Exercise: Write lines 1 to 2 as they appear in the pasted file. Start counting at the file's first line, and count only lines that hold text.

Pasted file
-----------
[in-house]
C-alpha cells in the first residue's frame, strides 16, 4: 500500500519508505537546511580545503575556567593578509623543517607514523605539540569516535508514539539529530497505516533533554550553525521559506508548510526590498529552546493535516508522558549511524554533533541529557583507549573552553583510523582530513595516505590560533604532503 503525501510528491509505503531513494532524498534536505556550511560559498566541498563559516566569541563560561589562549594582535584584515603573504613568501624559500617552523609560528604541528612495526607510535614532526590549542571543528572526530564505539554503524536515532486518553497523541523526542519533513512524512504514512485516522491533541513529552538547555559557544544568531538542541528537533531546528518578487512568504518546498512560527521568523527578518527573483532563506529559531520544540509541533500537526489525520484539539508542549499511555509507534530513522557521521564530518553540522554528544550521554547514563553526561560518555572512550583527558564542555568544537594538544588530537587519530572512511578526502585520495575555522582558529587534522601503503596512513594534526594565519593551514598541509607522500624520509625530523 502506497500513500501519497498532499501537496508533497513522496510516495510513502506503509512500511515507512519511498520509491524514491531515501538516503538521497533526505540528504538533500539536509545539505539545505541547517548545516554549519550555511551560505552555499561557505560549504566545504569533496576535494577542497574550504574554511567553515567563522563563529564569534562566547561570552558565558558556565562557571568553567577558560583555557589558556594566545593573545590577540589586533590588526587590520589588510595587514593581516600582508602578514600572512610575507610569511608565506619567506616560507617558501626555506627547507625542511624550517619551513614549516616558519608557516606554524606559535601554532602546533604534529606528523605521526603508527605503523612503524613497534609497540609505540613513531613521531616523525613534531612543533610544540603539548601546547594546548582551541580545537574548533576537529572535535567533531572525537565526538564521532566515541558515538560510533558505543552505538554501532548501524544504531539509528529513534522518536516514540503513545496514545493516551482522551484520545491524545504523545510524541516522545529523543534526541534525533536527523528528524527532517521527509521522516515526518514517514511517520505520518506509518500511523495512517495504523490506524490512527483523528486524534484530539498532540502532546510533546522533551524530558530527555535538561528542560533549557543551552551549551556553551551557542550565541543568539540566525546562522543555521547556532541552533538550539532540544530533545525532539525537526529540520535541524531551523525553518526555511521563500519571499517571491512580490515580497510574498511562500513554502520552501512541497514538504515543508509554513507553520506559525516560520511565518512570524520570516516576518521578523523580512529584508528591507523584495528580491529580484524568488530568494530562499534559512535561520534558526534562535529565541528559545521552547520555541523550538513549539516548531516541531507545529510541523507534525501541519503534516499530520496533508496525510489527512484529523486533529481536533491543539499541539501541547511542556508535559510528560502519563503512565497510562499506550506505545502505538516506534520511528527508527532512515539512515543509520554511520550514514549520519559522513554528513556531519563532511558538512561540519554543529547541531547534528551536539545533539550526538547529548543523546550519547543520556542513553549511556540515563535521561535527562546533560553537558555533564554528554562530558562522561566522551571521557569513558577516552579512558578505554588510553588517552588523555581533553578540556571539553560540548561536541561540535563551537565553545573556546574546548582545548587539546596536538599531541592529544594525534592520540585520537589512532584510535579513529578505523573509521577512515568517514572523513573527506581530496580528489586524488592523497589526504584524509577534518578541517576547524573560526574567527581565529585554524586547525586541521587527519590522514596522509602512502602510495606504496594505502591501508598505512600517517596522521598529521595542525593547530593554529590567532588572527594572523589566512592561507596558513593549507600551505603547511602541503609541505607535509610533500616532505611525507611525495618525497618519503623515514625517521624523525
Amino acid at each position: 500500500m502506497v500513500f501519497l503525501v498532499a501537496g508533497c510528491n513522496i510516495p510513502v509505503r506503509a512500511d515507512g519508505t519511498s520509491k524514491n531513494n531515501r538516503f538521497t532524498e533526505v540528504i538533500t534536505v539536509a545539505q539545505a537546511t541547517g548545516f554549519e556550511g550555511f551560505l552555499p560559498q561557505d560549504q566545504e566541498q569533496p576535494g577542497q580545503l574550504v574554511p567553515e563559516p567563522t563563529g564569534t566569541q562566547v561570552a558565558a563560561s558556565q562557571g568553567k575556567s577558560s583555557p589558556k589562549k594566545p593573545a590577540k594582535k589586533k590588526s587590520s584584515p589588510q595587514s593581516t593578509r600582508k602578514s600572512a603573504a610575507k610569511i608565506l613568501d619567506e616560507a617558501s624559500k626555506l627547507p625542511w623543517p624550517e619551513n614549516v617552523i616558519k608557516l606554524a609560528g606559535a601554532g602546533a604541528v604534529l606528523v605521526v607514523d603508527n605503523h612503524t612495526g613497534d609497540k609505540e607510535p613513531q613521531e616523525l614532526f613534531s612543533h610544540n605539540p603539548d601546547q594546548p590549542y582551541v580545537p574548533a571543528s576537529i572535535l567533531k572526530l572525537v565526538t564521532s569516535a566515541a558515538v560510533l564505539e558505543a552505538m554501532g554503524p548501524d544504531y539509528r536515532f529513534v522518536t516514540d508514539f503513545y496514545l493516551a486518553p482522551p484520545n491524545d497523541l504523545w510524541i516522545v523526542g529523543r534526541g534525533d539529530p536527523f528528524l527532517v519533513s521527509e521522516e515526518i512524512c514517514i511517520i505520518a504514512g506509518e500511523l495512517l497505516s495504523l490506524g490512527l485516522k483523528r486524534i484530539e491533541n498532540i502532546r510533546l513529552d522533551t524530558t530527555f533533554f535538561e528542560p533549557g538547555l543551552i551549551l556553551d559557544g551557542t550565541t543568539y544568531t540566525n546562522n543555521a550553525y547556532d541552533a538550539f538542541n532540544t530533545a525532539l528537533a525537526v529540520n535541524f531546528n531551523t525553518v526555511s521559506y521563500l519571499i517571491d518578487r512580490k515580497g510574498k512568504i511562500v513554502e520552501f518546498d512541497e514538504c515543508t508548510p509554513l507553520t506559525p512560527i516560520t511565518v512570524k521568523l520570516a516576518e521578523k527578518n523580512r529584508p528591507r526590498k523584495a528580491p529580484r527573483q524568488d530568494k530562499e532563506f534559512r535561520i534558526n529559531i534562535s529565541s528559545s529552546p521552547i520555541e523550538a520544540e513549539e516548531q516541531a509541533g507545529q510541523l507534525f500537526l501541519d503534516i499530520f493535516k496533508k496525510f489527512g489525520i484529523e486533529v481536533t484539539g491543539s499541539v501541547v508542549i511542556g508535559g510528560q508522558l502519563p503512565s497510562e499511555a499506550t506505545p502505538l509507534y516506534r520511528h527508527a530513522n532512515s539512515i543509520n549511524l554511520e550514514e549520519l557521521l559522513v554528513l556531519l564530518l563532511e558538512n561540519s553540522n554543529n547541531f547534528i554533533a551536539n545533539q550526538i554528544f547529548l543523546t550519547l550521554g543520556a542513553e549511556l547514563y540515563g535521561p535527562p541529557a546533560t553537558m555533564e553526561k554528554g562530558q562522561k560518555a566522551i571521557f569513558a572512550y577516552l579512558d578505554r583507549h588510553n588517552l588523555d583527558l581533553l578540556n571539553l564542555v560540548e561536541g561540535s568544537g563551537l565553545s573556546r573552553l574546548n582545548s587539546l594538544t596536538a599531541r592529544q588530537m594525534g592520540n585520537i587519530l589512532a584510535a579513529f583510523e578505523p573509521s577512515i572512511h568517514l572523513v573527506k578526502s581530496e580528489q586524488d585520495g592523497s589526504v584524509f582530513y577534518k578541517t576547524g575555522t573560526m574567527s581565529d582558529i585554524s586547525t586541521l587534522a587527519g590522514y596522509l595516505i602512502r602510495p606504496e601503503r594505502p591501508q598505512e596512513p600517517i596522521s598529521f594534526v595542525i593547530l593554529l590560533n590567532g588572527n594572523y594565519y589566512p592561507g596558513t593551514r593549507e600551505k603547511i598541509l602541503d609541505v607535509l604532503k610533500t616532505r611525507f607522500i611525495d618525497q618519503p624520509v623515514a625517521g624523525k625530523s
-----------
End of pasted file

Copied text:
[in-house]
C-alpha cells in the first residue's frame, strides 16, 4: 500500500519508505537546511580545503575556567593578509623543517607514523605539540569516535508514539539529530497505516533533554550553525521559506508548510526590498529552546493535516508522558549511524554533533541529557583507549573552553583510523582530513595516505590560533604532503 503525501510528491509505503531513494532524498534536505556550511560559498566541498563559516566569541563560561589562549594582535584584515603573504613568501624559500617552523609560528604541528612495526607510535614532526590549542571543528572526530564505539554503524536515532486518553497523541523526542519533513512524512504514512485516522491533541513529552538547555559557544544568531538542541528537533531546528518578487512568504518546498512560527521568523527578518527573483532563506529559531520544540509541533500537526489525520484539539508542549499511555509507534530513522557521521564530518553540522554528544550521554547514563553526561560518555572512550583527558564542555568544537594538544588530537587519530572512511578526502585520495575555522582558529587534522601503503596512513594534526594565519593551514598541509607522500624520509625530523 502506497500513500501519497498532499501537496508533497513522496510516495510513502506503509512500511515507512519511498520509491524514491531515501538516503538521497533526505540528504538533500539536509545539505539545505541547517548545516554549519550555511551560505552555499561557505560549504566545504569533496576535494577542497574550504574554511567553515567563522563563529564569534562566547561570552558565558558556565562557571568553567577558560583555557589558556594566545593573545590577540589586533590588526587590520589588510595587514593581516600582508602578514600572512610575507610569511608565506619567506616560507617558501626555506627547507625542511624550517619551513614549516616558519608557516606554524606559535601554532602546533604534529606528523605521526603508527605503523612503524613497534609497540609505540613513531613521531616523525613534531612543533610544540603539548601546547594546548582551541580545537574548533576537529572535535567533531572525537565526538564521532566515541558515538560510533558505543552505538554501532548501524544504531539509528529513534522518536516514540503513545496514545493516551482522551484520545491524545504523545510524541516522545529523543534526541534525533536527523528528524527532517521527509521522516515526518514517514511517520505520518506509518500511523495512517495504523490506524490512527483523528486524534484530539498532540502532546510533546522533551524530558530527555535538561528542560533549557543551552551549551556553551551557542550565541543568539540566525546562522543555521547556532541552533538550539532540544530533545525532539525537526529540520535541524531551523525553518526555511521563500519571499517571491512580490515580497510574498511562500513554502520552501512541497514538504515543508509554513507553520506559525516560520511565518512570524520570516516576518521578523523580512529584508528591507523584495528580491529580484524568488530568494530562499534559512535561520534558526534562535529565541528559545521552547520555541523550538513549539516548531516541531507545529510541523507534525501541519503534516499530520496533508496525510489527512484529523486533529481536533491543539499541539501541547511542556508535559510528560502519563503512565497510562499506550506505545502505538516506534520511528527508527532512515539512515543509520554511520550514514549520519559522513554528513556531519563532511558538512561540519554543529547541531547534528551536539545533539550526538547529548543523546550519547543520556542513553549511556540515563535521561535527562546533560553537558555533564554528554562530558562522561566522551571521557569513558577516552579512558578505554588510553588517552588523555581533553578540556571539553560540548561536541561540535563551537565553545573556546574546548582545548587539546596536538599531541592529544594525534592520540585520537589512532584510535579513529578505523573509521577512515568517514572523513573527506581530496580528489586524488592523497589526504584524509577534518578541517576547524573560526574567527581565529585554524586547525586541521587527519590522514596522509602512502602510495606504496594505502591501508598505512600517517596522521598529521595542525593547530593554529590567532588572527594572523589566512592561507596558513593549507600551505603547511602541503609541505607535509610533500616532505611525507611525495618525497618519503623515514625517521624523525